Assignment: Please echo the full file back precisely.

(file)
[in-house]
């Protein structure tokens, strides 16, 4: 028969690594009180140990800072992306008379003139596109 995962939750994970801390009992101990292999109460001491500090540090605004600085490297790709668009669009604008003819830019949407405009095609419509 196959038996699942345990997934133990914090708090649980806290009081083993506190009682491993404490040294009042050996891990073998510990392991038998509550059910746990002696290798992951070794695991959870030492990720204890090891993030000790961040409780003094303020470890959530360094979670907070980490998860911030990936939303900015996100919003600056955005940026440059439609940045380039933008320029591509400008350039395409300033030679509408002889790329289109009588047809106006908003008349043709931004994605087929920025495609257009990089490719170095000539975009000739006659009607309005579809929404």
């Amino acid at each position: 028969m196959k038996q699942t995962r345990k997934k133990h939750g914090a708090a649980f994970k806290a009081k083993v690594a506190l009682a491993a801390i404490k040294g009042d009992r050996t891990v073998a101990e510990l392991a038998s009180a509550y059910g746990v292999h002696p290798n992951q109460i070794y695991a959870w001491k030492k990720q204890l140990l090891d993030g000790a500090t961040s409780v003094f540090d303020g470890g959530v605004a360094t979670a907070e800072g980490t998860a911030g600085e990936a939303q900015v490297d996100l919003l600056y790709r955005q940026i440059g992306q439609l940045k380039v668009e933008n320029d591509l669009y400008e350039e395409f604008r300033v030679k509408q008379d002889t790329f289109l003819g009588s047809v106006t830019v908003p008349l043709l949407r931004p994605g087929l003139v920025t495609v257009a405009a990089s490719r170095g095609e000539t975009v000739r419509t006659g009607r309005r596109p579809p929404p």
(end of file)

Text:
[in-house]
């Protein structure tokens, strides 16, 4: 028969690594009180140990800072992306008379003139596109 995962939750994970801390009992101990292999109460001491500090540090605004600085490297790709668009669009604008003819830019949407405009095609419509 196959038996699942345990997934133990914090708090649980806290009081083993506190009682491993404490040294009042050996891990073998510990392991038998509550059910746990002696290798992951070794695991959870030492990720204890090891993030000790961040409780003094303020470890959530360094979670907070980490998860911030990936939303900015996100919003600056955005940026440059439609940045380039933008320029591509400008350039395409300033030679509408002889790329289109009588047809106006908003008349043709931004994605087929920025495609257009990089490719170095000539975009000739006659009607309005579809929404």
């Amino acid at each position: 028969m196959k038996q699942t995962r345990k997934k133990h939750g914090a708090a649980f994970k806290a009081k083993v690594a506190l009682a491993a801390i404490k040294g009042d009992r050996t891990v073998a101990e510990l392991a038998s009180a509550y059910g746990v292999h002696p290798n992951q109460i070794y695991a959870w001491k030492k990720q204890l140990l090891d993030g000790a500090t961040s409780v003094f540090d303020g470890g959530v605004a360094t979670a907070e800072g980490t998860a911030g600085e990936a939303q900015v490297d996100l919003l600056y790709r955005q940026i440059g992306q439609l940045k380039v668009e933008n320029d591509l669009y400008e350039e395409f604008r300033v030679k509408q008379d002889t790329f289109l003819g009588s047809v106006t830019v908003p008349l043709l949407r931004p994605g087929l003139v920025t495609v257009a405009a990089s490719r170095g095609e000539t975009v000739r419509t006659g009607r309005r596109p579809p929404p």